The built-in ASP.NET caching is app-domain specific, so caching on a web farm is problematic. If you put something into the cache on server "A" the same cache does not exist on server "B". A project in its infancy from Microsoft, codenamed Velocity, will help address this issue. Products available today that supports distributed cache and session are ScaleOut State Server or Alachisoft NCache.

Write Caching

Write caching is the practice of filling a buffer of commands and sending them to the server in infrequent intervals. A Common practice for using write caching is in logging scenarios. The implementation may include a short-lived session or cache object which is accessed by a separate process powered by a timer which takes whatever has built up in the buffer and then executes the commands against the server.

For a code examples read Steve’s article, Use Write Caching to Optimize High Volume Data Driven Applications. While Steve’s article is relevant for SQL 2000 environments, Jason Follas posed an update to the write caching technique that is optimized for SQL 2005 called, Coding in SQL Server: An Evolution. Jason’s article shows you how to implement write caching which requires less code and performs even faster than Steve’s SQL 2000 example.

Finally, you could go even further and make these write caching reliable by implementing a queuing solution.

Client-Side Caching

Client-side caching includes:

  • Storing data at the browser and then manipulating it with JavaScript
  • Configuring client cache headers will store static resources at the client and proxy servers

Side Effects of Caching: Logging

Web servers log traffic statistics by counting how many times a file is served off the file system. When you implement caching pages are served from memory and not off the server’s file system. Knowing this, you may need to alter your approach to reporting the traffic on your site.

Most of the caching techniques discussed here include storing the rendered HTML of a page or a control, so request to images are still served as normal even on a cached page. Therefore as you begin to make use caching, you may want to include web beacons (or the infamous clear pixel image) to help you track statistics for your site.

Further, logging implemented with custom logic is also affected. Cached pages do not exist as control objects and therefore cannot execute the code-behind while in cache. If you have logging setup on a page the logic will only run the first time and when the cache expires.

Debugging Cached Applications

Debugging cached applications can be hard if you are expecting code to execute that never runs. A few ways you can help debugging are to:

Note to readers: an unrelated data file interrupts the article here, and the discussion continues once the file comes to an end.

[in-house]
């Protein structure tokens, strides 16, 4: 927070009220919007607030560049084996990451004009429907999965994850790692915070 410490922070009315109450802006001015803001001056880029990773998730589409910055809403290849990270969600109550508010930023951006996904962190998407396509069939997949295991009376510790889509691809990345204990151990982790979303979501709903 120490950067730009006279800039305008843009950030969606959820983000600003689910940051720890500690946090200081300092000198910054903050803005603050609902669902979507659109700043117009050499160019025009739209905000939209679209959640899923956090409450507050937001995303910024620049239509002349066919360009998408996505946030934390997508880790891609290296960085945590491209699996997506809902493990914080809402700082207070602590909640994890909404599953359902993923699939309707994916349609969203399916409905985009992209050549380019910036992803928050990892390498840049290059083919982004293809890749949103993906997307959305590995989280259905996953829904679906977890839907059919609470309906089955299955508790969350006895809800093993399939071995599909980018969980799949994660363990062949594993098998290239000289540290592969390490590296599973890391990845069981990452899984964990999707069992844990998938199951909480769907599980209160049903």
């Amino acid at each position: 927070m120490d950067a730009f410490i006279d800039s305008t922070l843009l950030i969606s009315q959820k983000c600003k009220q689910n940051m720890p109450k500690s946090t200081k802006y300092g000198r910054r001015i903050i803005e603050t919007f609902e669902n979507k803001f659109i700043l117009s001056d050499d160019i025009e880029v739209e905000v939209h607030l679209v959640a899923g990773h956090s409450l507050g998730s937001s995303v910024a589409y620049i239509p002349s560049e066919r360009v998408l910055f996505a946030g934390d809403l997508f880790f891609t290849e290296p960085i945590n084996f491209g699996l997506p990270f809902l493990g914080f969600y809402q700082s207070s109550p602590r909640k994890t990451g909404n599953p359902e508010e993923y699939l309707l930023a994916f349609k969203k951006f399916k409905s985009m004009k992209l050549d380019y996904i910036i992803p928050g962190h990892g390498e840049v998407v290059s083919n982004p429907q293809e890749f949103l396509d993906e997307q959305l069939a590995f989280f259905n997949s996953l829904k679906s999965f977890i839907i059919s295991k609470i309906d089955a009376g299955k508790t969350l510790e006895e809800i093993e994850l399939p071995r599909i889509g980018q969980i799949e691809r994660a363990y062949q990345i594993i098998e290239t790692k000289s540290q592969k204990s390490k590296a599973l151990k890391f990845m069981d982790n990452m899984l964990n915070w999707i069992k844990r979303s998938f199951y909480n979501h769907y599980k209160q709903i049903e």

• Make it easy to turn off caching: Turning off caching in a development environment will allow you to go straight to problem areas

  • An object's rendered HTML is what is cached: Be aware that cached controls exist as the rendered HTML string in the cache and not the original object. If you try to run a method of a cached user control you will encounter an exception

Tips and Tricks

Note: Browsers only make two simultaneous requests per domain. By simply creating extra CNAMEs for images, style sheets and JavaScript files, you can greatly improve the load speed of a page.


kick it on


  • Performance is a deep subject, it also goes into the performance (or responsiveness) your users will experience when visiting your site. I am using a pretty nice filter (actually technically it's a Page) which sets a Far Future expires date on all my static content (.css, images and so on)

    Code is LGPL btw for those wanting to experiment...

    (Download at

  • I would have expected some insight on clustered caching - see velocity (from MS) and memcached (from the OS community). Do you think it's not worth worth it?

  • I totally agree that intelligent usage of caching and aggressive optimization can help very much! We currently make extensive use of ISA server for caching things like non dynamic images and pages on our various sites. Also, since upgrading to Windows Server 2008/IIS7, kernel/user cache & compression is helping alot. This combined with some custom ajax & compressed js/css, let's us squeeze out ~1500 requests/sec with plenty of room for more, spread out across 4 front end server machines.

    btw: ie8 beta 2 is really really fast! At least 2 times as fast as firefox 2.016 with our ajaxified chat ..way to go MS!

  • Thx, good review. Cache is a best way to build rich apps.

  • Hi, really nice, but i am interested in different ways to improve performance (except cashing) is there something else i can do? Thanks

  • Great Post Craig!

    Especially the part about limitations of cache. I am authoring a similar blog that explains the various bottlenecks and their remedies and agree with you there.

    Caching does improve the performance of apps no matter what anyone says. It has to be implemented in the right manner though.

  • Really nice article.
    Caching does improve the performance of apps no matter what anyone says. It has to be implemented in the right manner though.